Thursday, February 18, 2010

Index Galena Road, revisited (February 17, 2010)

Index-Galena road revisited, February 17, 2010

We were so intrigued by the roads/trails along the Index Galena road that we returned with our friends Jim and Maxine. Once again we had unusual but wonderful spring-time hiking conditions, not a cloud in the sky. Our objective was to see if we could hike around the road closure on a bypass trail and continue toward Mineral City.

En route we pointed out the “trailhead” for Jumpoff Vista where we had hiked recently. There were no vehicles parked at the trailhead and none further up the Index-Galena road to where it is barricaded (about 2.5 miles from the Jumpoff Vista trailhead parking).

As for the barricade it is hardly needed; there is still water flowing over the road. We can’t imagine anyone other than perhaps someone wearing hip boots that would likely tackle the road on foot. The bypass is absolutely necessary.

The bypass is not signed but it takes right off uphill on the right-hand side of the road near the closure. If you’re looking for it, you’ll find it readily enough.

The path is steep and slippery but there are trees and roots to cling to when needed. It’s actually kind of fun in a way, a little bit like playing in a gym. The forest that borders the bypass is absolutely stunning with mossy trees, the rainforest-like ambience punctuated by occasional big boulders. The route is also marked with pink flags and occasional splotches of paint but it wouldn’t be hard to follow without the flags – enough people have hiked in there that the trail is discernible most of the way.

It drops down again to another broken stretch of road where the asphalt crumpled like chunks of gingerbread creating an eerie scene. Fallen trees lie across the broken road as if to remind one and all that this can be a violent place.

The bypass climbs again around another washout before finally dropping down to the road again. From that point (indicated by another barricade) the road was in good condition.

We continued hiking the road stopping at various spurs; some spurs lead to mining claims (we did not try to find those, of course), others led to old campsites, even a cable car crossing (no sign of the cable car). The scenery along the old road is splendid – peaks we were not sure we could identify (I’d rather not name them at all then get them wrong and be taken to task by a topographical wizard). There are many places to stop along the way where you can sit in the sun and soak up the views beside the river.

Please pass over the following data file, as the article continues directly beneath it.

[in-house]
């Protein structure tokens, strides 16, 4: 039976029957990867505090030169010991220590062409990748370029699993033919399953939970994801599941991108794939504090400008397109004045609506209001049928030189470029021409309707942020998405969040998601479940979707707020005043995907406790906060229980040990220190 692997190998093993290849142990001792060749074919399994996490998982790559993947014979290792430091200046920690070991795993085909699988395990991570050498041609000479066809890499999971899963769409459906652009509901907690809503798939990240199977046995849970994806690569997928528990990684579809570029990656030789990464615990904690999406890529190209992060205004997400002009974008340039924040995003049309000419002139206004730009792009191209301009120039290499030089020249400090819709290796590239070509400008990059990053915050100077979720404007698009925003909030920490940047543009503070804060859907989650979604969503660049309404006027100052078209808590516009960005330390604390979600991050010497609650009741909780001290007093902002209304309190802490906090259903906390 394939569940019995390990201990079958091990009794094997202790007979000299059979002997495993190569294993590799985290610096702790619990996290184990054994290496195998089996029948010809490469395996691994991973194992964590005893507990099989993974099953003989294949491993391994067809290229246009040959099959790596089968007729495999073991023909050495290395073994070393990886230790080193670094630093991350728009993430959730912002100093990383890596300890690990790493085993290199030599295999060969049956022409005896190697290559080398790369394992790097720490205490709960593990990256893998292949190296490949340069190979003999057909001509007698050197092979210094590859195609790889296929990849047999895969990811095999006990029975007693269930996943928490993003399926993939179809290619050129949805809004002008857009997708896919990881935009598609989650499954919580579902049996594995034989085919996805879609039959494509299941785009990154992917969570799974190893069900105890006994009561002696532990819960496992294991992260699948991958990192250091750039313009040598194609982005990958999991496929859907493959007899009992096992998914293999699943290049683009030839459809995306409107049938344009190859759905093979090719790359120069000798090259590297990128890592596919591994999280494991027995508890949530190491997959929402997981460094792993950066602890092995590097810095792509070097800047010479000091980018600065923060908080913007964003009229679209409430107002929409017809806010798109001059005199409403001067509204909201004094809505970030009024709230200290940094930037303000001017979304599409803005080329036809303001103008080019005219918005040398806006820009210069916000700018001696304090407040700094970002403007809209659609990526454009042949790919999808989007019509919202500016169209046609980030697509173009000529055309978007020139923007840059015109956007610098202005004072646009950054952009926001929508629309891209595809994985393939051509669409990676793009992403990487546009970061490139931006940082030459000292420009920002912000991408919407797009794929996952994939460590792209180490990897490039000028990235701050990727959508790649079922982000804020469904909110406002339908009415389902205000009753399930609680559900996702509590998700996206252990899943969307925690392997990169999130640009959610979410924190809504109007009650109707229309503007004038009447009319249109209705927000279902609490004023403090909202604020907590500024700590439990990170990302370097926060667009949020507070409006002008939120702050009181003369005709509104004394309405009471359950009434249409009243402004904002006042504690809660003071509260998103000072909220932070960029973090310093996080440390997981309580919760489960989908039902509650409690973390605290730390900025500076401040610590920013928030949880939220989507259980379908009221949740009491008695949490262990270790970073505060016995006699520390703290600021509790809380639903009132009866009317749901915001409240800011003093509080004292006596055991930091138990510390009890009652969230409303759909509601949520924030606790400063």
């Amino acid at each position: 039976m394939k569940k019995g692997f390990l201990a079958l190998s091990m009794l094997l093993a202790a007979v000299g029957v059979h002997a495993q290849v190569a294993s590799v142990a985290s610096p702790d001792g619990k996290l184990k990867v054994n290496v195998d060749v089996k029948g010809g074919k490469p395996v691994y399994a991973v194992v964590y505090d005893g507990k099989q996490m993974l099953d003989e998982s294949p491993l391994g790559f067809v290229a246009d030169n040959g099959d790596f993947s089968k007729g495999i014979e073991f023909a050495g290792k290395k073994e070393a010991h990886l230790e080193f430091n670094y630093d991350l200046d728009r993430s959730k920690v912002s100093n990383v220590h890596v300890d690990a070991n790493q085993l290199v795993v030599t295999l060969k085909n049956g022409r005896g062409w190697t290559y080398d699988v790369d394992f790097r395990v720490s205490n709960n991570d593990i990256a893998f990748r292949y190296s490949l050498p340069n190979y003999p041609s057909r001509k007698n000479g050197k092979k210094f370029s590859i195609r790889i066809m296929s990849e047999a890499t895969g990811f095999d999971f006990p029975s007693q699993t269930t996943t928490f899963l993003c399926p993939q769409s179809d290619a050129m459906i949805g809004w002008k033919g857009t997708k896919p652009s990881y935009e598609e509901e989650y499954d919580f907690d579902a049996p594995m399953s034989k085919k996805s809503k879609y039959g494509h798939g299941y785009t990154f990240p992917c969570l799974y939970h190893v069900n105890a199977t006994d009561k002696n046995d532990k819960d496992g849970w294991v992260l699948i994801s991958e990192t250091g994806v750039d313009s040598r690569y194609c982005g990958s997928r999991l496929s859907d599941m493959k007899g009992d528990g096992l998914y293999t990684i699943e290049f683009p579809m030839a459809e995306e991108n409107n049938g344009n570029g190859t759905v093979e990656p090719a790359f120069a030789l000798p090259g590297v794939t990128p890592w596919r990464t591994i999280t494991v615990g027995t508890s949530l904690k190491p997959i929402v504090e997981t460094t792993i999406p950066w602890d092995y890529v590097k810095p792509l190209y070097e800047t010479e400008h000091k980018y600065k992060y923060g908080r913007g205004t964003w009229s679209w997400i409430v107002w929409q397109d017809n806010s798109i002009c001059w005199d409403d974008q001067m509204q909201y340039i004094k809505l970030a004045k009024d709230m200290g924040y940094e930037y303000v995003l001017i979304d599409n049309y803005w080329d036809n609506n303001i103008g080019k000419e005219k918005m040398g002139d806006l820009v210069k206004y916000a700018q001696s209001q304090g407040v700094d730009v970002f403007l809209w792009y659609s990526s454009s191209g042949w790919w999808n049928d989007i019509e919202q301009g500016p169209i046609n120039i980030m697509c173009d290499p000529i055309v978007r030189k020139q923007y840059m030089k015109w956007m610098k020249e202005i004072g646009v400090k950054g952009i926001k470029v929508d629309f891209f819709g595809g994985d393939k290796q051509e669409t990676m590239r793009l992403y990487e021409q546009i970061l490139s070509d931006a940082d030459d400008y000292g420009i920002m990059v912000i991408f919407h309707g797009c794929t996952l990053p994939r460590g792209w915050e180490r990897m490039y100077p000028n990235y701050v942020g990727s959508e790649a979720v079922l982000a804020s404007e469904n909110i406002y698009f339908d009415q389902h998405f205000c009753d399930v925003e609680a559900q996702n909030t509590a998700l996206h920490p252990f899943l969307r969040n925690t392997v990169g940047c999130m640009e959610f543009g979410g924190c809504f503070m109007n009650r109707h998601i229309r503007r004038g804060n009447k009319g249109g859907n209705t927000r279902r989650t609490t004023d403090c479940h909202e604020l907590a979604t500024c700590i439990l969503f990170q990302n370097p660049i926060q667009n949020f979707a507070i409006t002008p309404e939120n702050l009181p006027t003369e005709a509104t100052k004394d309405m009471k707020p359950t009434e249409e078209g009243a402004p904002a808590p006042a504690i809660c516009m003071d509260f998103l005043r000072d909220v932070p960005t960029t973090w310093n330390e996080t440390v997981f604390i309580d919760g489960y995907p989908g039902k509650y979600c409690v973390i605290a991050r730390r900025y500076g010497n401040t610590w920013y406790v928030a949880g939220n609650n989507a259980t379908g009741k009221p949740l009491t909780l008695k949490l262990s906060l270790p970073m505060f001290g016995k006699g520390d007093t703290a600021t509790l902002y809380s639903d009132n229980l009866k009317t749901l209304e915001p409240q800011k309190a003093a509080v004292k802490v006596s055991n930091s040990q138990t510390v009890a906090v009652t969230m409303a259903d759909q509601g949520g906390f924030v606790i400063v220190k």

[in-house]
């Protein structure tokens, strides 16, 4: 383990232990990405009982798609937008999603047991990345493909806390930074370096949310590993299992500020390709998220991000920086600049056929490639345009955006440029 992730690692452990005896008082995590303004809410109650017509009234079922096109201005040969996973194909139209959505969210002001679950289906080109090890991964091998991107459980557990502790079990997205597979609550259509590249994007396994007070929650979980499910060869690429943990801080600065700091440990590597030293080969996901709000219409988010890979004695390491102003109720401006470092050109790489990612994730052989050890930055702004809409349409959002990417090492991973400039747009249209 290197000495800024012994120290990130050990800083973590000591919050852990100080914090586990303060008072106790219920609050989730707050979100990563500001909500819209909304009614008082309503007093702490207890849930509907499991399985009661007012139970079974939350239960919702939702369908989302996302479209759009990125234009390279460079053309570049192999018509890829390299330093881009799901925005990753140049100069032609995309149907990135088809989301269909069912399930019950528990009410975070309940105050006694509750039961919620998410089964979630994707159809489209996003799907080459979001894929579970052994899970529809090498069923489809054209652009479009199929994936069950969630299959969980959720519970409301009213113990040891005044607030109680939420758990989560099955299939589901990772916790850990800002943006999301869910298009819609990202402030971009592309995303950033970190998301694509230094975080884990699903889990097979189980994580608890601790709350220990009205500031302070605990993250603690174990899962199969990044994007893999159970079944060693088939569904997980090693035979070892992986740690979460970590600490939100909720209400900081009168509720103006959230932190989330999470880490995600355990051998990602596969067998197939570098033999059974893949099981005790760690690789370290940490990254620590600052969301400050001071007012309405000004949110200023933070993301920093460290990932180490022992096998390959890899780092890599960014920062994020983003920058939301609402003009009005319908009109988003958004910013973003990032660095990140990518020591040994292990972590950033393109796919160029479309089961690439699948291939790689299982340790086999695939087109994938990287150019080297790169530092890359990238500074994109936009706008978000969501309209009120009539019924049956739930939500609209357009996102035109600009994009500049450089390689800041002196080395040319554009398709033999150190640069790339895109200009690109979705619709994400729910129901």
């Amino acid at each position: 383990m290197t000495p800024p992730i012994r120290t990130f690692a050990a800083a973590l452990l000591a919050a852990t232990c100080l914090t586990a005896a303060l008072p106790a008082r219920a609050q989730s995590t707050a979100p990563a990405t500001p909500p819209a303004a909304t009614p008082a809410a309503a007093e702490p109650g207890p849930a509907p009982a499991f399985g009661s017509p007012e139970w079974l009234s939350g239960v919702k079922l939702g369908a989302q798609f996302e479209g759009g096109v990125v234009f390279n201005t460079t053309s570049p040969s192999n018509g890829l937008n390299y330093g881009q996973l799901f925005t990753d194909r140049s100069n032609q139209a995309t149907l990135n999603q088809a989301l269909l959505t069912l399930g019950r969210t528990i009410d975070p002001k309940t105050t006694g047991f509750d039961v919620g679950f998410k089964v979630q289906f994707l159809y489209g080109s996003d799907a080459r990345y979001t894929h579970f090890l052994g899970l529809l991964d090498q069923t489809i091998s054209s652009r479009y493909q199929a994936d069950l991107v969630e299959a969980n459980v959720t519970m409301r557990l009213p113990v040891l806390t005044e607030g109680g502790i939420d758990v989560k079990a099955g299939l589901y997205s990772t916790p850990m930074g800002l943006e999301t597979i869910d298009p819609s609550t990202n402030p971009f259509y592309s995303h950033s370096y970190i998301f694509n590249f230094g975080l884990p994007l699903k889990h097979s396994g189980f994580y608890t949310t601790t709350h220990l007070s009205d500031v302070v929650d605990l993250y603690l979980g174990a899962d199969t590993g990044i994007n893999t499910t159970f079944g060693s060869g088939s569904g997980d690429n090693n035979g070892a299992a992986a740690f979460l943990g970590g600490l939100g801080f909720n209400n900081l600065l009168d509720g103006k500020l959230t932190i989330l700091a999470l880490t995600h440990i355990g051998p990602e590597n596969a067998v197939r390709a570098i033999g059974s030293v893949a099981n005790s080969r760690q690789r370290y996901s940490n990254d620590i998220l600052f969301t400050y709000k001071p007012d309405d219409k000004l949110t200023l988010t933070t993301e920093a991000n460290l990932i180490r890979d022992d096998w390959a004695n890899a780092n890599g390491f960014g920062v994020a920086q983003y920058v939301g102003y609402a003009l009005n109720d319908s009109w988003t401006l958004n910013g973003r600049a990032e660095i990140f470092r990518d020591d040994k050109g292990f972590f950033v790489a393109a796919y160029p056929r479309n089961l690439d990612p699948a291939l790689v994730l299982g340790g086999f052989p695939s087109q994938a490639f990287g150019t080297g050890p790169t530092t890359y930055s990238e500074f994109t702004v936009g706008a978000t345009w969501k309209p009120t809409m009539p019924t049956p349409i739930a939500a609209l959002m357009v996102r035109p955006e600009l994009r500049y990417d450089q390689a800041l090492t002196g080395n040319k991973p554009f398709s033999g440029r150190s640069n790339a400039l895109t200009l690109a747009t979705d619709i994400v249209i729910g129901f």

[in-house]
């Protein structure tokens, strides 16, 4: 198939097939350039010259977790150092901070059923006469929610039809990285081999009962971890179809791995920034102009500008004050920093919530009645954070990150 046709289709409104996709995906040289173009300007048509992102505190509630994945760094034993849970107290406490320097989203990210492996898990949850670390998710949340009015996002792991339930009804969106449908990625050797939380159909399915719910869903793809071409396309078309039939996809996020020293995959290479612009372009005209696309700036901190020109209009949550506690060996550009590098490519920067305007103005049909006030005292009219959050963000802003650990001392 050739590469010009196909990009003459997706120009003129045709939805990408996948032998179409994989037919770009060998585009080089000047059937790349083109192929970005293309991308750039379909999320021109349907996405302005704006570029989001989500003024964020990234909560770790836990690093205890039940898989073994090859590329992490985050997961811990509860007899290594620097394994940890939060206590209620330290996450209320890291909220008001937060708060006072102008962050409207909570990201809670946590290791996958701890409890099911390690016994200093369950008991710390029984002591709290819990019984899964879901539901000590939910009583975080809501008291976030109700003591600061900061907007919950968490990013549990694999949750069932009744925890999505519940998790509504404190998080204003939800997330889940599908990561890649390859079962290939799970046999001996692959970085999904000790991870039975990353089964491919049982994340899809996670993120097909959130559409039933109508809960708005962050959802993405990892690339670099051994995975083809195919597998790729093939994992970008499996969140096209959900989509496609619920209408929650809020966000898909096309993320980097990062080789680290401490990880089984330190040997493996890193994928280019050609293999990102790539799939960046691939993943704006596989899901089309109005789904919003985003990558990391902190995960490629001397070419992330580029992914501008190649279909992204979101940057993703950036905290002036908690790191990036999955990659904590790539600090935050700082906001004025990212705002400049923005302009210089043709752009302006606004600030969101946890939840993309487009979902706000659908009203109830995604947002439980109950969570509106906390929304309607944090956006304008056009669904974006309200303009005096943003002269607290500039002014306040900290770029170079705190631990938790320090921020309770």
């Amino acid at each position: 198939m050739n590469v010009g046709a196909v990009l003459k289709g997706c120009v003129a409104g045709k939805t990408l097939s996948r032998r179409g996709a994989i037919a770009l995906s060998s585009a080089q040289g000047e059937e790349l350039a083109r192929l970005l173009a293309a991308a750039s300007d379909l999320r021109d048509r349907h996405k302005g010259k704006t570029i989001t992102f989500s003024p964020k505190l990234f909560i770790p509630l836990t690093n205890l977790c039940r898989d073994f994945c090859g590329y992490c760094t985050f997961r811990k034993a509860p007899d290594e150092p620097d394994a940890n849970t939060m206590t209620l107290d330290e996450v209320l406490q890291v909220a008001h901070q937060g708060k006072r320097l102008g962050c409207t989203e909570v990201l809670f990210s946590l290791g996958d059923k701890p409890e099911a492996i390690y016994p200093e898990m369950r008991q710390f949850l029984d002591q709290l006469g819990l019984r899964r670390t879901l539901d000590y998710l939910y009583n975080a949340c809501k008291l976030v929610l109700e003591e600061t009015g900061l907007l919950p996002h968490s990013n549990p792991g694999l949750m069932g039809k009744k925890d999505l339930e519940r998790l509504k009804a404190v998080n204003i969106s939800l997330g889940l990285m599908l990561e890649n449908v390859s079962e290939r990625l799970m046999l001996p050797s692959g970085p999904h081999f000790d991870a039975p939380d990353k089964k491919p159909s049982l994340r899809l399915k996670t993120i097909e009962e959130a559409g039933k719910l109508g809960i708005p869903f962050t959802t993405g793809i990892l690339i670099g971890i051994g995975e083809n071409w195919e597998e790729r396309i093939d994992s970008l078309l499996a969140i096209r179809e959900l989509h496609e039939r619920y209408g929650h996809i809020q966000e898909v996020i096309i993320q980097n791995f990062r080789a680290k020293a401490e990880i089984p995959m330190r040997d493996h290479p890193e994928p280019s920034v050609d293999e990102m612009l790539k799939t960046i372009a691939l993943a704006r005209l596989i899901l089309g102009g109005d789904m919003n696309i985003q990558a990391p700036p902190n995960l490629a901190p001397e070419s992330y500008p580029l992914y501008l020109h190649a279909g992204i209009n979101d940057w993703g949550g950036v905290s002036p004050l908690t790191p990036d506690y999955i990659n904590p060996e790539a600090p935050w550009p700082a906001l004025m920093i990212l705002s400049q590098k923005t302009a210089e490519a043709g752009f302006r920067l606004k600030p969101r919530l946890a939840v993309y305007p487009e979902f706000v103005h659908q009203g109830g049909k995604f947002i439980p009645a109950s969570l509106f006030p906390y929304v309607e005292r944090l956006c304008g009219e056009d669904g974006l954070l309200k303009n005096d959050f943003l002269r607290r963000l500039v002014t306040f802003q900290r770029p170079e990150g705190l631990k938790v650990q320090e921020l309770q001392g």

Roughly a couple miles from our starting point we stopped to investigate an arrangement of big boulders beside the road – here, it looks like rock hounds have found some goodies. The rocks appear to be a conglomerate of jasper, quartz and granite.

Not too far past the boulders we crossed Howard Creek on a good bridge; and a little further we came to the strong bridge that still spans the river. The bridge was in the sun and that made a good spot for lunch and a turnaround. Silverback and I hankered to continue toward the site of Mineral City but figured we didn’t have enough time to “get” anywhere in particular. Jim was having trouble with new boots so we turned around resolving to return, next time to follow the Silver Creek road-trail as far as possible.

On our way out we met two hikers coming in; other than them we saw no one else on the road. Almost forgot to mention that it looks like the Index-Galena road is a likely candidate for a “new” road. We noticed surveyors tape and flagging on a route above the bypass trail and had heard that there were plans/hopes to rebuild the road higher up on the hillside above the river.

As is often the case in such soulful places I was “feeling” more than “seeing” and my photographs reflect that. The photographs I took do not do this place justice – but the contrast in light was not my friend either. The road-walk is far more spectacular than any of these photographs suggest. I’ve noticed that when I am truly excited about a setting that the resulting photographs fall way short of my anticipation.

No comments:

Post a Comment